I am an expatriate flatlander in northern Vermont. This is probably immediately obvious from my non-crunchy hair, my propensity to drive like a maniac, and my lack of enthusiasm for social events involving the Stone Hut on Mount Mansfield. So it should come as no surprise that when we first moved up here 10 years ago, I was shocked to learn that some people actually hike UP the mountain to ski down. Why would anyone do that? I wondered. I mean, what is the point when you have the lift right there?

Ten years later, I have a slightly different perspective. I freaking love the mountains and spend as much time as I can there. I run and mountain bike up them in the spring, summer and fall. I’ve loved alpine skiing and I’ve kind of gotten the hang of it. But I have become rather particular. I don’t enjoy weekend craziness, crowds, and long lift lines. I also am one who gets cold! Waiting in line and sitting on the lift in January and February and then blasting downhill in chilly wind just sends me straight into hypothermia. If I could just buy a half-season pass for March and April, that is what I would do.

But a girl can’t just hang out inside for 3 long months of winter–that is a recipe for cabin fever and insanity. So getting outside from December through February involves finding activities that keep me warm! And I can thank Mark, as well as Luke at AJ’s in Stowe, for setting me up with a skins package as an anniversary present 4 years ago. Otherwise, I might never have come up with the idea myself.

For my fellow flatlanders who have no idea what I’m talking about, skins are an adhesive covering that you can put on the bottoms of your skis that have some friction to keep you from sliding back down the mountain. They enable you to hike uphill, and when you get to the top you can remove them to ski downhill. They start around $80 a pair and can go up to $200 a pair or probably more, depending on where you’re climbing and what you need. Their shelf life tends to be a couple of years, although I imagine this varies based on how much skinning you do as well as how you care for them. Some other things that you will need include all-terrain bindings on your skis, which allow you to free your heels for mobility while skinning up the mountain and then lock them down (if you choose to do so) for skiing down. You need ski poles—I have an adjustable set which allow me to lengthen them for skinning up and shorten them for skiing down, which is a nice feature. One who is truly committed to skinning can purchase hinged ski boots that actually have ankle mobility and make the whole experience easier and more comfortable, but it makes sense to try out the sport a few times to see if you like it before making that kind of investment. Shout out to hardcore skier friend JA who told me early on that keeping my top two buckles of my alpine ski boots unbuckled makes the climbing experience easier and more comfortable. I’m truly not sure that I would have figured that out on my own.

Some other things a beginner skinner will need: Either an experienced friend who can show or tell you some safe off-piste trails to try where you won’t get lost or killed by an avalanche; or an alarm clock, because an important thing to know is that you just can’t strap on your gear and charge uphill into oncoming downhill ski traffic. Skinning during the hours of lift operation is unsafe and is not permitted in Stowe, and probably not anywhere (if it is then you wouldn’t want to ski there). So your choices are to skin when the mountain is closed but there is still snow on the trails, take some backcountry trails, or skin early in the morning or at night, when the lifts are not operating.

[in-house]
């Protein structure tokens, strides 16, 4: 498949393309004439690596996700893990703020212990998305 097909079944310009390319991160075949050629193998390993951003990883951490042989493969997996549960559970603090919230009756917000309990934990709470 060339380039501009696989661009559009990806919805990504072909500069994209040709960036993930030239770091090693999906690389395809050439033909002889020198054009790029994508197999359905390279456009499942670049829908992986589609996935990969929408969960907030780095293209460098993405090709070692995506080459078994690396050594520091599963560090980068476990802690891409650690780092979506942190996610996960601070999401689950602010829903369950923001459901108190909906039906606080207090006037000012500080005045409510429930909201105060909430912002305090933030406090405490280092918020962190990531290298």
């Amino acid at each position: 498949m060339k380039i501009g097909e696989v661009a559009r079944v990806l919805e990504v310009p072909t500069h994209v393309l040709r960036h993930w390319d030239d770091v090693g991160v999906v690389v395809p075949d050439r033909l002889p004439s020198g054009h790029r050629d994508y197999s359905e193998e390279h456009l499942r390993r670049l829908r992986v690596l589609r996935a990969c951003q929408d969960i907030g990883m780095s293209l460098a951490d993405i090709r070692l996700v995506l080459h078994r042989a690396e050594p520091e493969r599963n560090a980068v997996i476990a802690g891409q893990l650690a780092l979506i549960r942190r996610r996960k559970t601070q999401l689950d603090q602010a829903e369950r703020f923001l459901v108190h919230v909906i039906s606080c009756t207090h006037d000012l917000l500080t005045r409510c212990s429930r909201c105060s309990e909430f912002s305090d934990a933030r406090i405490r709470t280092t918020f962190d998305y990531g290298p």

If you are in the Stowe area and want to skin up Mt. Mansfield or Spruce Peak, you should know that the resort has implemented an uphill program and that there are rules now regarding hours and trails designated for skinning. People love to grump and groan about the restrictions, which have in some ways turned skinning up there into less of an adventure and more of just a workout. But the goals of the program are for everyone to safely enjoy the mountains and to allow the amazing snow groomers and mountain personnel to safely perform their jobs, and the uphill program is doing a great job of meeting these goals. For information on which trails are available for uphilling and the hours during which they are accessible, you can call the Stowe Trails Hotline at (802) 253-3690. The hotline is updated daily.

You will need some additional equipment for your skinning workout. You’ll need a backpack. If skinning in the dark, you will need a headlamp, for your vision and even more importantly, for your safety, so you can be seen by mountain vehicles and descending skinners who got up earlier than you. I recommend carrying an extra jacket and an extra pair of gloves (you will be soaked by the time you get to the top); a helmet, unless you’re already wearing it; a phone; water, and maybe something like a protein bar for a snack. Dress comfortably and in way more lightweight layers than you would for downhill skiing with lift service. I wear a lightweight base layer, ski pants and a lightweight jacket or sweatshirt and gloves, and a lightweight waterproof outer layer which frequently ends up tied around my waist. I pack my down ski jacket and warm gloves for the trip back down. The pack may feel heavy at first, but you will get used to it, and it just adds to the intensity of the workout and makes you stronger for it!